"I understand completely," Angie said, bursting with enthusiasm for the project. "I can't wait to meet him."
"You'd be his ghostwriter," the secretary added.
Angie thought a moment—ghostwriters were called "ghosts" because they were unseen; their names weren't given. Could she get around that? She was sure she'd do such a fantastic job that not only could she convince the chef to include her name on the cover, he'd positively demand it. "I understand."
"Just one more thing," the secretary warned. "Be sure you pronounce his name correctly. Americans tend to do really horrible things to French names."
"Of course—Monsieur Leliellul." Angie spoke clearly and distinctly.
The secretary sounded relieved. "You have a lovely accent, but keep in mind that he prefers Poulon-Leliellul."
"I'll remember," Angie promised.
The conversation ended with another word of caution. "Noon on Monday. Be prompt. Chef Poulon-Leliellul demands punctuality."
"No problem," Angie said, before lavishing thanks and a good-bye. As it was only Tuesday, she had an entire week to study his recipes, his culinary philosophy, and anything else she could learn about the man. That was plenty of time since the only other thing she had to do was to finalize her wedding plans. She still had a few decisions to make: what kind of wedding, where to have it, and when. Matter of fact, the only thing she'd nailed down was who.
She was just about to phone that "who"—her tall, handsome, broad-shouldered, blue-eyed fiancé, San Francisco Homicide inspector Paavo Smith—with the exciting news when the phone rang again.
Excerpted from The Da Vinci Cook by Joanne Pence Copyright © 2007 by Joanne Pence. Excerpted by permission.
All rights reserved. No part of this excerpt may be reproduced or reprinted without permission in writing from the publisher.
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Posted July 14, 2009
I really enjoyed the first few Angie Amalfi books -- the first one easily being the best. When the characters remain in San Francisco, the books are much better. I had a hard time finishing The Da Vinci Cook - overuse of the word "goons" and with lines like "you stay and look for the mean stupid men" and (referring to a famous French chef) "I accidentally called him 'Chef Poo-Poo'" -- I felt my five year old was aiding in the writing. The Angie Amalfi character has gotten "zany" to the point of painful -- Ms. Pence is trying too hard. If you want zany, read the Janet Evanovich series. If you love cooking mysteries, try Diane Mott Davidson and for superb character development in a mystery series, the Philip Craig series set in Martha's Vineyard is excellent.Was this review helpful? Yes NoThank you for your feedback. Report this reviewThank you, this review has been flagged.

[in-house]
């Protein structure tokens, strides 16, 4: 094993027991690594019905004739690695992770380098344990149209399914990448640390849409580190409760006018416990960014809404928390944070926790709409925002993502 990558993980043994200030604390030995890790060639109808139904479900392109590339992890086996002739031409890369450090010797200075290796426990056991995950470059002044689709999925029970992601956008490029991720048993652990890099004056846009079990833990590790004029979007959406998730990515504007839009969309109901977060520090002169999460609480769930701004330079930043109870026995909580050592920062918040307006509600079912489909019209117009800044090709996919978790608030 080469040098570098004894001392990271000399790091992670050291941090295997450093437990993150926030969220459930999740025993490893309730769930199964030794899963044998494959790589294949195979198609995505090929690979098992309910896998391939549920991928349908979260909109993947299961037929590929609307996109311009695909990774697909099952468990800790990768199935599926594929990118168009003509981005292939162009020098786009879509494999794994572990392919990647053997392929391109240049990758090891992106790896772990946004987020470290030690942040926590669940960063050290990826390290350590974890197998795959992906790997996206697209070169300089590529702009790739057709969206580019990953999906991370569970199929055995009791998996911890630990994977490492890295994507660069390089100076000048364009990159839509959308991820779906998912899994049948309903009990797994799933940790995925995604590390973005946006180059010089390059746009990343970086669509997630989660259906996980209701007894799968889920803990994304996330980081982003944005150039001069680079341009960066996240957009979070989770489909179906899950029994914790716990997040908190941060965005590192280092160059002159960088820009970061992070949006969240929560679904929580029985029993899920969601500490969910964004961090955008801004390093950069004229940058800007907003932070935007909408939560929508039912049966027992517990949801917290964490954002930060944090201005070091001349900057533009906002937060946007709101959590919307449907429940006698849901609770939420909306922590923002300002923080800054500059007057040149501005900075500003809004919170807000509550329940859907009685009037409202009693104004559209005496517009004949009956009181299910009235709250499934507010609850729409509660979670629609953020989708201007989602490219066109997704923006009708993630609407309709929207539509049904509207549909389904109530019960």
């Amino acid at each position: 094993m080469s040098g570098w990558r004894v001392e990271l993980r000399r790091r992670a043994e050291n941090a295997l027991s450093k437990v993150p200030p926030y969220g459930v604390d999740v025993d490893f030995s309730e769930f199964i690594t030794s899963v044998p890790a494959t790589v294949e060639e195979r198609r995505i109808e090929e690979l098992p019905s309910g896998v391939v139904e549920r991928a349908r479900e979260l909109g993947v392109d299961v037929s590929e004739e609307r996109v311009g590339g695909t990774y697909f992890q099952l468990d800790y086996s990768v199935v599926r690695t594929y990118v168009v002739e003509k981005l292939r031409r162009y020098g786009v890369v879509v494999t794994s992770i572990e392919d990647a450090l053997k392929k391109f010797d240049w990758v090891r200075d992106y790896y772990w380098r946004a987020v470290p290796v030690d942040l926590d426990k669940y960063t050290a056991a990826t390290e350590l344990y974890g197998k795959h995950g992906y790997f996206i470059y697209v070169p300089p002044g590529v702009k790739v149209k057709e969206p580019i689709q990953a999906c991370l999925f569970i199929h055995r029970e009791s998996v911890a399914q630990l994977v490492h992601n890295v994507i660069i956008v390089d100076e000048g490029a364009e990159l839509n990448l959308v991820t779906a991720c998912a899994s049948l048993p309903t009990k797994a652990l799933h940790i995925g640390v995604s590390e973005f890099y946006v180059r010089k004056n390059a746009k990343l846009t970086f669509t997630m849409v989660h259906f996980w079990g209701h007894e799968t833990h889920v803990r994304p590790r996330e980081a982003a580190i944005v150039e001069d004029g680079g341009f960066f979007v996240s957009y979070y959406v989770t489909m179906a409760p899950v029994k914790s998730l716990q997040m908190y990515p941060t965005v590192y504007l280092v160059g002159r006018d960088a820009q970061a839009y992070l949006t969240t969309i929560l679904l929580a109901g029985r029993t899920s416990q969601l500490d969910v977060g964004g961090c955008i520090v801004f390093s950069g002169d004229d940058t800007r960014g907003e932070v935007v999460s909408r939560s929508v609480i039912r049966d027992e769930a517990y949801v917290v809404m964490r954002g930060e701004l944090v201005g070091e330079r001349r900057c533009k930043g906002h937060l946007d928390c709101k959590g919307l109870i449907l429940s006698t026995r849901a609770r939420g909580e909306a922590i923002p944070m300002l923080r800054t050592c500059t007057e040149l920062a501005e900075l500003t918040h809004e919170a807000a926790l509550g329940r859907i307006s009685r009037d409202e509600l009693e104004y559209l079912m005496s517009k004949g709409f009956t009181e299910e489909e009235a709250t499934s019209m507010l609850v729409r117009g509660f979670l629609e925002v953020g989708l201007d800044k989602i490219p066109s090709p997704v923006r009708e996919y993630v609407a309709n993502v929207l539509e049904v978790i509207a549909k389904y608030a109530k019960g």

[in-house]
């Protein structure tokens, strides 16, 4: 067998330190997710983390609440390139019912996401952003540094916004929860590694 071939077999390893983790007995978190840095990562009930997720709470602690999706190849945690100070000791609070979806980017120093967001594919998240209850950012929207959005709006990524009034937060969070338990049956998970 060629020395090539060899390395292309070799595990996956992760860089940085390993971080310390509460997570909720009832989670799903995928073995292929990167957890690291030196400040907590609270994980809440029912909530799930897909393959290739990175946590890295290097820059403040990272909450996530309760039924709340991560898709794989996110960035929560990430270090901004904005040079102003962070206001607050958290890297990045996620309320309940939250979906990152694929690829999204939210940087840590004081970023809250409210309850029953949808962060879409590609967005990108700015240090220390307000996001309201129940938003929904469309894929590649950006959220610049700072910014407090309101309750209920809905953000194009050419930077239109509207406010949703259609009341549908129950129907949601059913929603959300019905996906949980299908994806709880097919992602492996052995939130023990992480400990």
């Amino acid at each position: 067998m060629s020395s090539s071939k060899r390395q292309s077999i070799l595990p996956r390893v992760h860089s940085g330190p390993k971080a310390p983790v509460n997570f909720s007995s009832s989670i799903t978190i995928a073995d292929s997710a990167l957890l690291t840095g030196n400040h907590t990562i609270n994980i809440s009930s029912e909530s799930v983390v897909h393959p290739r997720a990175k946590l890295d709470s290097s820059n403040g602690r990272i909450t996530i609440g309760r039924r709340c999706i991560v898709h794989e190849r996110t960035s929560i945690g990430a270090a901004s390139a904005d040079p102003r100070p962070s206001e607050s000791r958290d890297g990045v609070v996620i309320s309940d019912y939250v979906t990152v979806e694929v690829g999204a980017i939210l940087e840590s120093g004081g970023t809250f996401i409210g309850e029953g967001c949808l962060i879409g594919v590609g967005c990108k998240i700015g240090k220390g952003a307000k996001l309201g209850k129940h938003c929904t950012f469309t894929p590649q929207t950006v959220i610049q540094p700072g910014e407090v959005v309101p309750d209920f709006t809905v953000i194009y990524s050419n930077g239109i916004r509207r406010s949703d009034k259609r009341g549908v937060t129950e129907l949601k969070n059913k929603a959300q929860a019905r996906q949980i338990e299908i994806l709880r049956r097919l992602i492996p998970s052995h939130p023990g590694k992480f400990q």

Posted May 9, 2007
Having Angie and Paavo back is another 'warm, fuzzy' feeling. Although some situations were a bit far-fetched even for Angie it was great to be with Angie and Paavo again. While reading this one, I kept thinking 'It's so great to have them back in my life.' After thirteen books, I feel as if I'm spending time with close friends and family. Some of the sparkle is back in this book 'COURTING DISASTER fell short'. Although I really enjoyed the 'zaniness' in the earlier books, I realize it's difficult to keep that level of 'fun spirit' going. 'Thus only 4 stars because I miss it.' I hate having to wait such a long time between Angie/Paavo's fun and adventures. I frequently check Joanne Pence's web page for their next adventure. I love it, love it, love it.Was this review helpful? Yes NoThank you for your feedback. Report this reviewThank you, this review has been flagged.
Posted May 10, 2007
I enjoyed spending time with Angie again but missed Paavo. There wasn't any real Angie/Paavo personal interaction and dialogue but at least the connection is still there. I love the mental imagery presented by Ms. Pence. I love this series and feel like a close friend when reading about their adventures. The biggest negative with this series is the year+ wait between books. I'm anxious for more zaniness from Angie and Paavo's attempts to keep the lid on. I did miss having Angie in the kitchen with her culinary experiments and activities. Please, please continue this love affair going for many years to come.Was this review helpful? Yes NoThank you for your feedback. Report this reviewThank you, this review has been flagged.
Posted April 17, 2007
Angie Amalfi ends up following her sister Caterina to Rome after Cat finds a man dead in a house she¿s trying to sell for Marcello Piccoletti. Unfortunately Cat is a suspect in the murder, and fleeing the country doesn¿t bode well. Angie and Cat have trouble locating Marcello when they arrive in Rome. Finally they end up working at his restaurant, Da Vinci¿s, in hopes of running into him. Plus a potentially priceless religious relic is missing. Homicide Detective Paavo Smith, Angie¿s fiancé is trying to clear Cat¿s name and solve the murder when there are more murders. Plus Angie and Cat¿s three sisters and mother are constantly showing up to ¿help¿ him. He¿s also trying to talk Angie into returning home. Unfortunately she doesn¿t return as fast as he¿d like. Can the murders be solved in time to get Cat and Angie home safe? Can Cat and Angie stay safe in Rome with people following them? I think this was one of the best books in this series. There is always so much going on on both sides of the ocean that the story never lulled. It gave us some better insight into Angie¿s family as well. I loved the setting of Rome as well. Angie is such a fun character. She¿s pretty level headed, even when they find themselves in some dicey situations. I highly recommend this book and the whole series. Give it a try. You¿ll be glad you did!Was this review helpful? Yes NoThank you for your feedback. Report this reviewThank you, this review has been flagged.